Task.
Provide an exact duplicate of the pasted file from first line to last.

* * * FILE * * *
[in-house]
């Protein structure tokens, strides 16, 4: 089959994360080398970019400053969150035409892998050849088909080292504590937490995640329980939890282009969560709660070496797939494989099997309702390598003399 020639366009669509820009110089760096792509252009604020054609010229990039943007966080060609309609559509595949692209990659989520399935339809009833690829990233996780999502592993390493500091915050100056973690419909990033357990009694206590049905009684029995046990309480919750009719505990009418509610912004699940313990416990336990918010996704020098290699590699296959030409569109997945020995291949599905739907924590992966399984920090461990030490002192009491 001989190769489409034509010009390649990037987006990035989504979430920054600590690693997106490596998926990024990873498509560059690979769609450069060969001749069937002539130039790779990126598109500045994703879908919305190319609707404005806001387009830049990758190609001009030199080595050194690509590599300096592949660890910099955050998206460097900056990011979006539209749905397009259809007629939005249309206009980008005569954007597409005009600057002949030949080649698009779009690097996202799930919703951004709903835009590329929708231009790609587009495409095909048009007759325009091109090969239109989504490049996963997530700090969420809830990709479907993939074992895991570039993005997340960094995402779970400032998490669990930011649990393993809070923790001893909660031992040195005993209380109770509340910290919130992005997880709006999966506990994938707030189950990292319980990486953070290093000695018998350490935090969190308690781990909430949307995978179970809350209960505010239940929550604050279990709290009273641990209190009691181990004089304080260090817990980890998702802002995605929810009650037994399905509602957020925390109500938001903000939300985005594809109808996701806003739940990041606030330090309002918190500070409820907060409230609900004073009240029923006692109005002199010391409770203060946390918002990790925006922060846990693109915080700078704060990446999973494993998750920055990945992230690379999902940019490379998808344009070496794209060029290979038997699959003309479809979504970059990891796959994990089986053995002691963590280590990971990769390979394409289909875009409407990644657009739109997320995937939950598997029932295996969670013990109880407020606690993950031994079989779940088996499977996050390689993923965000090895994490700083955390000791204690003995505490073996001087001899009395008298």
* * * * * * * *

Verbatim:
[in-house]
């Protein structure tokens, strides 16, 4: 089959994360080398970019400053969150035409892998050849088909080292504590937490995640329980939890282009969560709660070496797939494989099997309702390598003399 020639366009669509820009110089760096792509252009604020054609010229990039943007966080060609309609559509595949692209990659989520399935339809009833690829990233996780999502592993390493500091915050100056973690419909990033357990009694206590049905009684029995046990309480919750009719505990009418509610912004699940313990416990336990918010996704020098290699590699296959030409569109997945020995291949599905739907924590992966399984920090461990030490002192009491 001989190769489409034509010009390649990037987006990035989504979430920054600590690693997106490596998926990024990873498509560059690979769609450069060969001749069937002539130039790779990126598109500045994703879908919305190319609707404005806001387009830049990758190609001009030199080595050194690509590599300096592949660890910099955050998206460097900056990011979006539209749905397009259809007629939005249309206009980008005569954007597409005009600057002949030949080649698009779009690097996202799930919703951004709903835009590329929708231009790609587009495409095909048009007759325009091109090969239109989504490049996963997530700090969420809830990709479907993939074992895991570039993005997340960094995402779970400032998490669990930011649990393993809070923790001893909660031992040195005993209380109770509340910290919130992005997880709006999966506990994938707030189950990292319980990486953070290093000695018998350490935090969190308690781990909430949307995978179970809350209960505010239940929550604050279990709290009273641990209190009691181990004089304080260090817990980890998702802002995605929810009650037994399905509602957020925390109500938001903000939300985005594809109808996701806003739940990041606030330090309002918190500070409820907060409230609900004073009240029923006692109005002199010391409770203060946390918002990790925006922060846990693109915080700078704060990446999973494993998750920055990945992230690379999902940019490379998808344009070496794209060029290979038997699959003309479809979504970059990891796959994990089986053995002691963590280590990971990769390979394409289909875009409407990644657009739109997320995937939950598997029932295996969670013990109880407020606690993950031994079989779940088996499977996050390689993923965000090895994490700083955390000791204690003995505490073996001087001899009395008298």